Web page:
On the face of the evidence therefore, we were invulnerable and eternal, or so we believed.
And why not? Wasn’t the very father of modern-magazine science fiction, Hugo Gernsback himself, still around to prove our contention?
I well remember the 1952 World Science Fiction Convention banquet in Chicago. Here as toastmaster, I shared the podium with Gernsback and we visited for several hours before I introduced him as “the father of science fiction.” Not to be outdone, he participated in a presentation to Raymond A. Palmer as “the son of science fiction.” The proceedings were witnessed—and heartily applauded—by the likes of Anthony Boucher, John W. Campbell, E. E. Smith, Ph.d., Cyril Kornbluth, Willy Ley, Charles Beaumont, E. E. Evans, and Rog Phillips.
Where are these immortals now?
Gone, all of them.
Plus scores of others over the succeeding years.
Once upon a time the passing of a single professional SF writer—or the death of a single fan—sent shockwaves rippling throughout the field. It simply seemed incredible that anyone connected with this youthful and youth-dominated genre could ever die. But when such a rare event occurred, we reacted—for there were far fewer of us in science fiction then and every loss was known and mourned by all.
Then, as time went by, those losses grew—but the increase in the number of fans and pros was even greater. So great, in fact, that many of today’s readers and writers take scant notice of necrology, let alone mark or mourn a passing as in the past.
Thus it is that both the “father” and the “son” of science fiction departed with comparatively little concern or commemoration on the part of the field.
Apparently we no longer find it fashionable to contemplate death. But we can’t ignore its presence or its prevalence.
Each year offers fresh evidence that we are mortal after all, as our best and our betters go down into dust.
1978 proved no exception. Among those whom we lost were three of science fiction’s great names—J. Francis McComas, Eric Frank Russell, and Leigh Brackett.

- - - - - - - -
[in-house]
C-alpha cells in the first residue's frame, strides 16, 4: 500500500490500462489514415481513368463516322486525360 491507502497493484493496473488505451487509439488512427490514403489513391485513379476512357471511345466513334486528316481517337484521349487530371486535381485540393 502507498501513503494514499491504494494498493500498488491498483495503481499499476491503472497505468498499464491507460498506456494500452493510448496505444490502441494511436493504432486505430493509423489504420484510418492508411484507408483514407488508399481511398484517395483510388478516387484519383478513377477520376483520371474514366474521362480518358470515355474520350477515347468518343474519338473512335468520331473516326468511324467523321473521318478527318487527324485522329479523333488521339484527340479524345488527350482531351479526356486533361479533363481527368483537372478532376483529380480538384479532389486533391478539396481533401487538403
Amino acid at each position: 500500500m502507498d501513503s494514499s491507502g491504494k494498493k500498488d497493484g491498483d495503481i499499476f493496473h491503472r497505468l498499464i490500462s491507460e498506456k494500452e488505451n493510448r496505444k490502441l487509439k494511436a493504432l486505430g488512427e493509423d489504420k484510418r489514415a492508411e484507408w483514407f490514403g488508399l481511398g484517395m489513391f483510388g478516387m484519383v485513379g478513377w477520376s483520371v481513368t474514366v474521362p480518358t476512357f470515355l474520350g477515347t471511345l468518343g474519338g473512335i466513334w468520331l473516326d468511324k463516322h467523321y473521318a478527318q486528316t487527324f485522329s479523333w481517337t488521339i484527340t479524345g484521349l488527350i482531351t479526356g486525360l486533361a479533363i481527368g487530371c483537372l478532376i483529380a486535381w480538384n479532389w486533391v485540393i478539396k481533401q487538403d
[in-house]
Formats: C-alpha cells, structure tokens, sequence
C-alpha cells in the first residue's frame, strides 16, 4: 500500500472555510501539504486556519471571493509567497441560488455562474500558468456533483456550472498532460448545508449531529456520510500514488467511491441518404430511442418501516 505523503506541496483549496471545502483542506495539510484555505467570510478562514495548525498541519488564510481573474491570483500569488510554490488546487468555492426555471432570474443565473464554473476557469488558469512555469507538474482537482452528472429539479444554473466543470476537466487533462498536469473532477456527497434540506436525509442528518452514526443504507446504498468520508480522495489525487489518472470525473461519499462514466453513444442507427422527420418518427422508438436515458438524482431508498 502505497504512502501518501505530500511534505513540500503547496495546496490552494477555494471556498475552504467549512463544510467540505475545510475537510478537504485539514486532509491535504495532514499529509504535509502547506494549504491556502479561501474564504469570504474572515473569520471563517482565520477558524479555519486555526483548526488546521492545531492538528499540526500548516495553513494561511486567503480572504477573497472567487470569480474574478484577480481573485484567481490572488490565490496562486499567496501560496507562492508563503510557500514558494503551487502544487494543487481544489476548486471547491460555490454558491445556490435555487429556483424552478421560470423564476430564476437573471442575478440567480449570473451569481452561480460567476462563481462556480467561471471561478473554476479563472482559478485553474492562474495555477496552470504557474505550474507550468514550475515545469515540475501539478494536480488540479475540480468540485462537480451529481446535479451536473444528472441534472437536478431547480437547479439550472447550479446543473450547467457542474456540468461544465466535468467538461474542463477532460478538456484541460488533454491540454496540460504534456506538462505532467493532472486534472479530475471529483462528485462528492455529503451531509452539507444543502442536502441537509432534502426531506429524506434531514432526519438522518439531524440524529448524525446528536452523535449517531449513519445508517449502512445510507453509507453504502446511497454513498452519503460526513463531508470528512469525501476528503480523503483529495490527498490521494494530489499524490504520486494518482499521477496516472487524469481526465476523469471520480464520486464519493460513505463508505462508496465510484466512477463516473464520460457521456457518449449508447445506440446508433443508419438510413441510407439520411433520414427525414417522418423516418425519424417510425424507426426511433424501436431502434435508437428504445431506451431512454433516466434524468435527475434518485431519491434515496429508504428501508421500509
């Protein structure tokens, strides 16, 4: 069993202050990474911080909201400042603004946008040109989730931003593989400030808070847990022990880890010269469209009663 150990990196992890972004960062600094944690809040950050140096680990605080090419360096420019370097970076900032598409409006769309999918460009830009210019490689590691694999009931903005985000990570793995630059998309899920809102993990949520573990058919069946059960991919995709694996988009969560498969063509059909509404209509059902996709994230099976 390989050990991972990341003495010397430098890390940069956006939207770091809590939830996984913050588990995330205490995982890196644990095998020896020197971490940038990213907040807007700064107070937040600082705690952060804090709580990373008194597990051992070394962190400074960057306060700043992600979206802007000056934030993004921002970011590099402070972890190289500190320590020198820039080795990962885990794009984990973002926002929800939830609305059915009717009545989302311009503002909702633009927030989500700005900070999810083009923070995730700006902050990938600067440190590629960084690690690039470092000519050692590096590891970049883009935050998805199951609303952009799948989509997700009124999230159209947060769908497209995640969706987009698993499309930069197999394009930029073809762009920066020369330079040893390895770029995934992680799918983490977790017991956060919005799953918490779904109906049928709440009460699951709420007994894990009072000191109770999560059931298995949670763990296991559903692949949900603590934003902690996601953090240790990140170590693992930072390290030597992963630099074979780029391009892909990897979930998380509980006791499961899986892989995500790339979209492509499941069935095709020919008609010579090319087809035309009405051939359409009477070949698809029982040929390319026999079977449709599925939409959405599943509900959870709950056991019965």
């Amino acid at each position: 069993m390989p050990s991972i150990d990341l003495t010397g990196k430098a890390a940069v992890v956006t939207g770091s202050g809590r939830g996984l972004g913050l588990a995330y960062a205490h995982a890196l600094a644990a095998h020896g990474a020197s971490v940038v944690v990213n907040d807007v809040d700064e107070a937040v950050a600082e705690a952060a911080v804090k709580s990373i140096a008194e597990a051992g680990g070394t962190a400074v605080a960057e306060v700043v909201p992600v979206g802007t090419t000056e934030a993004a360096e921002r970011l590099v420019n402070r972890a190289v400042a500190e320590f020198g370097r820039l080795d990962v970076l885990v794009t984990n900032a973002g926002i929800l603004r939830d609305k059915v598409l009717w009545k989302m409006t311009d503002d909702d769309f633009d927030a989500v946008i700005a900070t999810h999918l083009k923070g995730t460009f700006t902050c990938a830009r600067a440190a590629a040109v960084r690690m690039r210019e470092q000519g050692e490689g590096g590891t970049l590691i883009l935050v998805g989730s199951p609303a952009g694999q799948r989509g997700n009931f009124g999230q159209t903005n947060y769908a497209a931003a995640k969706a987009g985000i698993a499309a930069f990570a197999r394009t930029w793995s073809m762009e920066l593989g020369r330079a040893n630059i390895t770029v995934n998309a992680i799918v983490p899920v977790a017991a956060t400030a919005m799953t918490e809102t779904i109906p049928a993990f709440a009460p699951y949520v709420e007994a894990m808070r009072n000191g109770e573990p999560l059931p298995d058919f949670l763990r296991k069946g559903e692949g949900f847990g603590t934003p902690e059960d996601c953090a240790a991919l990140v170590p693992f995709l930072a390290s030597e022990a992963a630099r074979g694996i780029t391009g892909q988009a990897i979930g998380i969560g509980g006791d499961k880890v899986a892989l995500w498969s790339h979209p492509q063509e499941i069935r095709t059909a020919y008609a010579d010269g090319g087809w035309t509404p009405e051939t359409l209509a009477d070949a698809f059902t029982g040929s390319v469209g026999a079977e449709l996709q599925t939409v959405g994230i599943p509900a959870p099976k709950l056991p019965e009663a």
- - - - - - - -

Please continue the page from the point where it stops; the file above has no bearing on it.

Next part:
I never knew “Mick” McComas, but like many others in the field, I was aware that his life and work profoundly affected my own. For it was he, who along with Anthony Boucher, co-edited and co-conceptualized The Magazine of Fantasy and Science Fiction during its vital formative years.
In so doing they created not only a major market but a major influence which has exercised a profound effect on all imaginative literature written during the past thirty years. Others have offered editorial guidance but Mick and Tony led the way.
Tony, God love him, was the extrovert, the public figure whom I was privileged to meet at many a convention. To most of us outside the Bay Area of the west coast, McComas remained a shadowy, almost legendary figure.
But time and again—when discussing F&SF‘s general policies or reactions to a specific story, Tony would say, “Let me see how Mick feels about it.” There can be no doubt as to the importance of J. Francis McComas’ contribution.
Although details of his personal life are not known to me, I do not regard him as a stranger. By their works shall ye know them, and in that sense all of us are well-acquainted with this man. And all of us owe a considerable debt of gratitude to someone who—without ego-tripping and also without receiving his proper due of egoboo—played a key role in the maturation and sophistication of science fiction as we know it today.
British-born Eric Frank Russell, unless I’m mistaken, visited the United States only once, but his work reached us frequently and it traveled well.
Most specifically during the twenty-year period between 1935 and 1955, he was an outstanding contributor to American science fiction and fantasy magazines. Two of his novels, in particular—Sinister Barrier and Dreadful Sanctuary—were highly popular with readers and highly-regarded by his fellow professionals. But it was for a short story—“Allamagoosa”—that Russell won his Hugo in 1955. His published output decreased thereafter and his influence inevitably and accordingly declined. But his best work secures him a permanent place in the pantheon of science fiction.